Chromium-6 in U.S. Tap Water
Chromium-6 in U.S. Tap Water: Government Failings
EPA slow to set drinking water limits for chromium-6
Despite growing recognition of hexavalent chromium’s carcinogenic potential, including EPA’s draft designation of it as a likely human carcinogen, the agency has taken no action to limit levels of this toxic compound in drinking water. The agency has left in place an inadequate standard for total chromium, set nearly 20 years ago, that does not distinguish between toxic hexavalent and nutritionally essential trivalent chromium and cites “allergic dermatitis” as the only relevant health concern.
The EPA has reviewed its standard for total chromium twice since setting it in 1992. In 2003, the agency determined that even though new research on chromium-6 indicated cause for concern, information gaps prevented establishment of a more protective standard (EPA 2003). Six years later, the EPA again delayed action on a stricter standard, this time because it had initiated an evaluation of hexavalent chromium via its Integrated Risk Information System (IRIS) (EPA 2009). The draft toxicological review released in September as part of this process identified exposure to hexavalent chromium in drinking water as likely to cause cancer to humans, and cited animal studies linking it to a variety of other health effects, including anemia and damage to the gastrointestinal tract, lymph nodes and liver (EPA 2010a).
Drinking water standards are drastically out-of-date
The EPA’s inaction is but one example of the agency’s lack of resolve in protecting Americans’ tap water. The agency has not set a new, enforceable drinking water standard for any contaminant since 2001, even though the Safe Drinking Water Act requires the EPA to assess the need for standards for at least five new chemicals every five years. Three-fourths of the current standards, including for total chromium, were set in 1991 and 1992 and have not been updated since.
Since 1996, the EPA has reviewed data on toxicity and water pollution for 138 chemicals, but in every case it declined to set a safety standard. EWG's analysis of its tap water quality database showed that collectively these chemicals pollute drinking water used by more than 111 million Americans (EWG 2009).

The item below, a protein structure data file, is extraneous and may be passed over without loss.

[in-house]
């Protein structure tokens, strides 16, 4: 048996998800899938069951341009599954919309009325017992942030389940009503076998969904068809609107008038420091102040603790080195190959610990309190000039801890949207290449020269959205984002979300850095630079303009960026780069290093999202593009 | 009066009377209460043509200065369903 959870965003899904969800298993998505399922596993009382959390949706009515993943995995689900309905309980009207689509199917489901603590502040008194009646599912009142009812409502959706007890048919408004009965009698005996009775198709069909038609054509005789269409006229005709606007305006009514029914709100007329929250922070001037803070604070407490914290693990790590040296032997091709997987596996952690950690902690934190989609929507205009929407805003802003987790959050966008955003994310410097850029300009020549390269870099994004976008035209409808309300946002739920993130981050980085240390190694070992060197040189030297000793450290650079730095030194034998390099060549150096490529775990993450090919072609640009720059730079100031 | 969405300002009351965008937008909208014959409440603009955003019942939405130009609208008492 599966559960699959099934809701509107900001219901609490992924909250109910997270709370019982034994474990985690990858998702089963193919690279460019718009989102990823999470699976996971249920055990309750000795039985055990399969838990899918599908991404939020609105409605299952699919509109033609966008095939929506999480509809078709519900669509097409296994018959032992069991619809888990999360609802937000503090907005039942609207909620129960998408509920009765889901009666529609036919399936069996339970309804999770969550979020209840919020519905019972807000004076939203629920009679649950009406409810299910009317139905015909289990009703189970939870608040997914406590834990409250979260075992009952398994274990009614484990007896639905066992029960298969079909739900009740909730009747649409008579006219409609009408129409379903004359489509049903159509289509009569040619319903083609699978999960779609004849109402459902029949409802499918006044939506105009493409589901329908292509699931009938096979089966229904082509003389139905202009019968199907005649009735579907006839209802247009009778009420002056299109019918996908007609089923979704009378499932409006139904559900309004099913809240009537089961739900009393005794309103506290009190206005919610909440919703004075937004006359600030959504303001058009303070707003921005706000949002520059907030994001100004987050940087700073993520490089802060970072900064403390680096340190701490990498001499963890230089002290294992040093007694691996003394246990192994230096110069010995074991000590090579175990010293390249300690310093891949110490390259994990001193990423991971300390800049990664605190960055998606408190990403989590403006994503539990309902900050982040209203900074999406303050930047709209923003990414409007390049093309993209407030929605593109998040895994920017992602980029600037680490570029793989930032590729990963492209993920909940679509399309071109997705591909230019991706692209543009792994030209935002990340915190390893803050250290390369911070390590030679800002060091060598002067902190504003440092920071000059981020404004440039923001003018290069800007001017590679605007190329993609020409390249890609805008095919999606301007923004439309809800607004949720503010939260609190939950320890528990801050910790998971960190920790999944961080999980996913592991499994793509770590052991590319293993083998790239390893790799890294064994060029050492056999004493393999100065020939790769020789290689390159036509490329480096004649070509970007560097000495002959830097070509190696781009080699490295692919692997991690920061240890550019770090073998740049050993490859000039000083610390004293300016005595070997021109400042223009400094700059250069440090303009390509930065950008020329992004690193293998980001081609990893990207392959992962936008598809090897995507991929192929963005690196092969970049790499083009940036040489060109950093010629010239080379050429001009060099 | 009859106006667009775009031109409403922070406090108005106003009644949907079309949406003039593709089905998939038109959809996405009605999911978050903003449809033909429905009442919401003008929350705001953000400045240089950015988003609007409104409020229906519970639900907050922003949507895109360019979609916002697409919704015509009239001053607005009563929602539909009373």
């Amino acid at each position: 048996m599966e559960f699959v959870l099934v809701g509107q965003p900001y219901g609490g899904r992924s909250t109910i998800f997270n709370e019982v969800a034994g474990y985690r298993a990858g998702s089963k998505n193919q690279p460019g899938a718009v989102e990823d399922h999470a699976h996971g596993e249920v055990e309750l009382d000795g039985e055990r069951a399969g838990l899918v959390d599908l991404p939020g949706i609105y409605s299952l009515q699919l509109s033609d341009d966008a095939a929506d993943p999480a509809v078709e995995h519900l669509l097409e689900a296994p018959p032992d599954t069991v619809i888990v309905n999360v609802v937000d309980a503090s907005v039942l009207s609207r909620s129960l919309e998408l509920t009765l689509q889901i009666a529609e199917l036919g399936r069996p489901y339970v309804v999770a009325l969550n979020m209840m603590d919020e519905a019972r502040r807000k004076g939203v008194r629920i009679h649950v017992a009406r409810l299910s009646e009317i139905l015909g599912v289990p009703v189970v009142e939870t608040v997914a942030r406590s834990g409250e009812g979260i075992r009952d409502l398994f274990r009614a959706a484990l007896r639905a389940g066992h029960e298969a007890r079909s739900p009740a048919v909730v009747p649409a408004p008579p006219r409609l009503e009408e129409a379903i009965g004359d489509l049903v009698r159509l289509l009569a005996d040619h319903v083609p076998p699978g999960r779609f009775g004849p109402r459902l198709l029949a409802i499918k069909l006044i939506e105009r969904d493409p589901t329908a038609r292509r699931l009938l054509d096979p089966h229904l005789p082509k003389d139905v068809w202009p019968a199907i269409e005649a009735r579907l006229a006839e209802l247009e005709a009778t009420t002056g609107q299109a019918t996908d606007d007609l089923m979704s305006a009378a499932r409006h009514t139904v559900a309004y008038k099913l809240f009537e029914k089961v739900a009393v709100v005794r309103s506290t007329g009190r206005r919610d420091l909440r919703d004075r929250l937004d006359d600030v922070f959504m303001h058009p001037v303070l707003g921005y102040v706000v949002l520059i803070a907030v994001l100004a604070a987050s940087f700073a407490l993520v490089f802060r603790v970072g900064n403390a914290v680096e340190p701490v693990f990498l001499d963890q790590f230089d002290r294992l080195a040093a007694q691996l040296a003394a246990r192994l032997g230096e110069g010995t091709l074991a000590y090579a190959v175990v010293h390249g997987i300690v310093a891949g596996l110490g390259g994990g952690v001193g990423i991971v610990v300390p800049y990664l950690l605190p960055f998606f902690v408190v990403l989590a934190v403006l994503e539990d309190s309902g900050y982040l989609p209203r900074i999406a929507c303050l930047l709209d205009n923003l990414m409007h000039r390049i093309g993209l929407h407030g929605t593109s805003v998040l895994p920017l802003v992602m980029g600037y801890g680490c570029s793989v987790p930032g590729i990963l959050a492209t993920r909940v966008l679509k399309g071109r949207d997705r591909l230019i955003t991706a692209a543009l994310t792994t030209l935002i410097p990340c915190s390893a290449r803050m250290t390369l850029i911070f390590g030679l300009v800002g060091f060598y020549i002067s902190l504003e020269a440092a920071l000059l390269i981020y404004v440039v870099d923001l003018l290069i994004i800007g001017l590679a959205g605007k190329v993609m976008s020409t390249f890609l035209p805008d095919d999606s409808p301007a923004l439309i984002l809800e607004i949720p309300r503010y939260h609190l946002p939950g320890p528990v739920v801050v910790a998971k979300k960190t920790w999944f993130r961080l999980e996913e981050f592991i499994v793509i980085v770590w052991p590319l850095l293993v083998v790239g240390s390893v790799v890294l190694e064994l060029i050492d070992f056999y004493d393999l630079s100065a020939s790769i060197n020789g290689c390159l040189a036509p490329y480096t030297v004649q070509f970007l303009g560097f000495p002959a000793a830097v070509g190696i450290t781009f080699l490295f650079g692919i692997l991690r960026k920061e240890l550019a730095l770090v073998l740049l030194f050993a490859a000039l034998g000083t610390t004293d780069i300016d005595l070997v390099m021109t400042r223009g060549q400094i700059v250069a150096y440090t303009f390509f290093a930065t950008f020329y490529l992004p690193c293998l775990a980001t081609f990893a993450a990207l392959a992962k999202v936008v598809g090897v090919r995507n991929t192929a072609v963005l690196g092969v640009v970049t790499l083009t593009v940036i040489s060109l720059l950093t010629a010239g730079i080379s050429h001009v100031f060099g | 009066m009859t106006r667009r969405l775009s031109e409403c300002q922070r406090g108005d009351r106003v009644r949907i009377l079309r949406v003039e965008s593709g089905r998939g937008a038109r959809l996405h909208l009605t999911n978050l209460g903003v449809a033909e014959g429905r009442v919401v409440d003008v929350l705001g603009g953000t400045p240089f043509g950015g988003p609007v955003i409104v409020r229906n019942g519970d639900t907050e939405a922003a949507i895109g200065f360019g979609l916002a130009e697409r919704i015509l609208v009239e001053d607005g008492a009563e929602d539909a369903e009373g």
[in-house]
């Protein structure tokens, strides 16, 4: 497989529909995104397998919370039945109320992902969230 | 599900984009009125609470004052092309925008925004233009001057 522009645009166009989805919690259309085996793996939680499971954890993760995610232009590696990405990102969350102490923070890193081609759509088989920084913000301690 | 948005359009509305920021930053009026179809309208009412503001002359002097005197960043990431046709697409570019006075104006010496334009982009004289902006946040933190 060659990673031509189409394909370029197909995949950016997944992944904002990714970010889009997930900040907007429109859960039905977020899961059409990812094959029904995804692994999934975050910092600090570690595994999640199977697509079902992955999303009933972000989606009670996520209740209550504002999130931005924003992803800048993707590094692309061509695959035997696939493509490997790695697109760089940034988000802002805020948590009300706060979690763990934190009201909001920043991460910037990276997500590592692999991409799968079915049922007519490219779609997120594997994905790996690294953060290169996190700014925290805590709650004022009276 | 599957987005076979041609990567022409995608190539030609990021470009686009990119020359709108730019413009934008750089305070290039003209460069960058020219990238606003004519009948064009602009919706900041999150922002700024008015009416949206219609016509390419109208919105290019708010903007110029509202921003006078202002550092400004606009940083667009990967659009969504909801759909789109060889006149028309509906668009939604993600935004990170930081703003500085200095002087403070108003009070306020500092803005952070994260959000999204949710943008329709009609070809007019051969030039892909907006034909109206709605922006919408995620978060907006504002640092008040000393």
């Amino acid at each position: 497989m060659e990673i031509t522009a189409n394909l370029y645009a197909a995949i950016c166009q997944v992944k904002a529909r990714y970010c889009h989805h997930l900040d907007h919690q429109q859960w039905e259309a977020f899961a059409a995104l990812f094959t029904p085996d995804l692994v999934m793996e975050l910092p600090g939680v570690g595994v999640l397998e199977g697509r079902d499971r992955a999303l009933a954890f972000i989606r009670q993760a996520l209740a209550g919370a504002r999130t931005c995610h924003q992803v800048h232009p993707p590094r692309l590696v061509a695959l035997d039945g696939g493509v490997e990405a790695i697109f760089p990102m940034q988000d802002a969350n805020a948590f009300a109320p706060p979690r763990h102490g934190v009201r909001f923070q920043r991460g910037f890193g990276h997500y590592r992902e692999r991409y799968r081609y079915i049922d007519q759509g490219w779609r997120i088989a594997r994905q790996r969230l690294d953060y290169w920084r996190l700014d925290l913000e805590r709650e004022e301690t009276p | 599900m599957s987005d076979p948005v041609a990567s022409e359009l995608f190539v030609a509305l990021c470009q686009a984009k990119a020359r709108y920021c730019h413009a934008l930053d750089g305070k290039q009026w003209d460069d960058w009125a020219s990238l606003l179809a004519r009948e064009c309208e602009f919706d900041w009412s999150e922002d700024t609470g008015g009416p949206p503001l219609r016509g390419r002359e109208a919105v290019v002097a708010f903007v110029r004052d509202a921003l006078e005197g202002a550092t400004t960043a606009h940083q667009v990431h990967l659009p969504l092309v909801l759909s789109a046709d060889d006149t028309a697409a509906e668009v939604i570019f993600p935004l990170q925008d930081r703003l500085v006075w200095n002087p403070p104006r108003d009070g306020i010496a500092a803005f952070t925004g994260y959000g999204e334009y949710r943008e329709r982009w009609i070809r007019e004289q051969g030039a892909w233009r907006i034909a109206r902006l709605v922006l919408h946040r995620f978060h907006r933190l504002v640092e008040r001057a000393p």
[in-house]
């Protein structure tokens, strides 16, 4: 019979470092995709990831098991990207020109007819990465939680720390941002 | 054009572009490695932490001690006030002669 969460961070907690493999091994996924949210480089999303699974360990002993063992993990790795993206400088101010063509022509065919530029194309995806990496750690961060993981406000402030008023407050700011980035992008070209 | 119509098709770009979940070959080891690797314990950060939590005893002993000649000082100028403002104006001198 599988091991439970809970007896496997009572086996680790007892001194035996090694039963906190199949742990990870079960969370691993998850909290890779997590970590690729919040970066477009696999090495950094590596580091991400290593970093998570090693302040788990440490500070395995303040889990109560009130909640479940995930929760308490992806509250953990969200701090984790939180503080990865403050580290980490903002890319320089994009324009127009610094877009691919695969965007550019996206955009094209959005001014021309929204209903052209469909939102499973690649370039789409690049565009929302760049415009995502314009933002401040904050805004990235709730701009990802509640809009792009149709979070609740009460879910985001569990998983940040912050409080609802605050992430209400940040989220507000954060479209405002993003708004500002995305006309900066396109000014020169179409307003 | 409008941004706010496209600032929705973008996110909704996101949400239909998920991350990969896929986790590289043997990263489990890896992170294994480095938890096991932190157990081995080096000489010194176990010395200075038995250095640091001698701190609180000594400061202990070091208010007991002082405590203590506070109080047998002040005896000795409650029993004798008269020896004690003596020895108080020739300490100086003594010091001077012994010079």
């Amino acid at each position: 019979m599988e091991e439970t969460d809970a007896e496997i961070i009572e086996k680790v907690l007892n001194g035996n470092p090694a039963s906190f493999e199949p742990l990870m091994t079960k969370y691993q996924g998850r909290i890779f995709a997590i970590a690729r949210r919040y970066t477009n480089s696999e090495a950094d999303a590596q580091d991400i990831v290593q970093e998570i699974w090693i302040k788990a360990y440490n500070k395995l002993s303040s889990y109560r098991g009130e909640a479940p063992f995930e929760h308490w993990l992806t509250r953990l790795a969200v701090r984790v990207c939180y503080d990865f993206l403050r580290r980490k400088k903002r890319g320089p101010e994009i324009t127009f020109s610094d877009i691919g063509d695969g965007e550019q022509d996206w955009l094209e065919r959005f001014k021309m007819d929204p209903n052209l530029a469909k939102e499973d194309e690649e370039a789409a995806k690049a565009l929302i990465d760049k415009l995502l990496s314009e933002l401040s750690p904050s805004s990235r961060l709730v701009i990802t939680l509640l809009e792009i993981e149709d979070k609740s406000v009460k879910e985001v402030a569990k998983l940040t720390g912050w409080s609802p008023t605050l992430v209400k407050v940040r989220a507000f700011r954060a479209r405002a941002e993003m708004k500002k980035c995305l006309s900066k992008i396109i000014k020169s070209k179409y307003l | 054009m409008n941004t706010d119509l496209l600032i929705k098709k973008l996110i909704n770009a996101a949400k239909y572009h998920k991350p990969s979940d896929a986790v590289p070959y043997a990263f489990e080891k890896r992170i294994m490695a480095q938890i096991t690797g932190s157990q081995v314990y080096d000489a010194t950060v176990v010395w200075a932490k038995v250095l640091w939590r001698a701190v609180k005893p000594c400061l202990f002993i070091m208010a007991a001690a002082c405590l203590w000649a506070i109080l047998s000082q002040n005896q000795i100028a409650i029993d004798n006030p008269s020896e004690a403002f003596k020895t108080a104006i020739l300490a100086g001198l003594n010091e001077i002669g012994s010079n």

The framework under which the EPA sets drinking water standards is outdated. For example, the agency is not required to set maximum legal limits for contaminants at levels that protect the health of children or to consider the heightened vulnerability of the fetus and newborns (Donohue 2002).
In addition, the EPA sets maximum legal limits for contaminants as if people are exposed to just one at a time. That’s not the reality — research shows that people carry hundreds of chemicals in their bodies at any given time. A growing number of studies also show that the risks add up when people are exposed to multiple chemicals that can act in tandem to cause harm — and that total risk can be greater than the sum of the parts (NRC 2008).
At long last, signs of progress
For the 114 contaminants that the EPA does regulate, EWG’s drinking water quality analysis found that water suppliers achieved 92 percent compliance with mandatory health standards, demonstrating that utilities can and do meet enforceable limits when they exist (EWG 2009). However, the EPA’s failure to develop meaningful standards for hexavalent chromium and scores of other contaminants leaves the public at risk.
Recently the federal government has begun to focus a critical eye on hexavalent chromium and other water contaminants. When EPA Administrator Lisa Jackson took office, she announced that protecting America’s drinking water would be one of seven agency priorities. In keeping with this goal, the EPA has announced plans to set a legal limit for perchlorate in tap water, which would make it the first new chemical to be regulated in drinking water in a decade. Meanwhile, the Toxic Chemicals Safety Act (H.R. 5820), introduced in the House of Representatives this summer, specifically lists hexavalent chromium as a priority chemical for safety evaluation.
EWG recommends that the EPA set a legal limit for hexavalent chromium in drinking water as quickly as possible and require all water utilities to test for it. The EPA can speed the process by streamlining the IRIS assessment. We hope that Administrator Jackson’s leadership on this critical issue will reduce cancer risk for all Americans.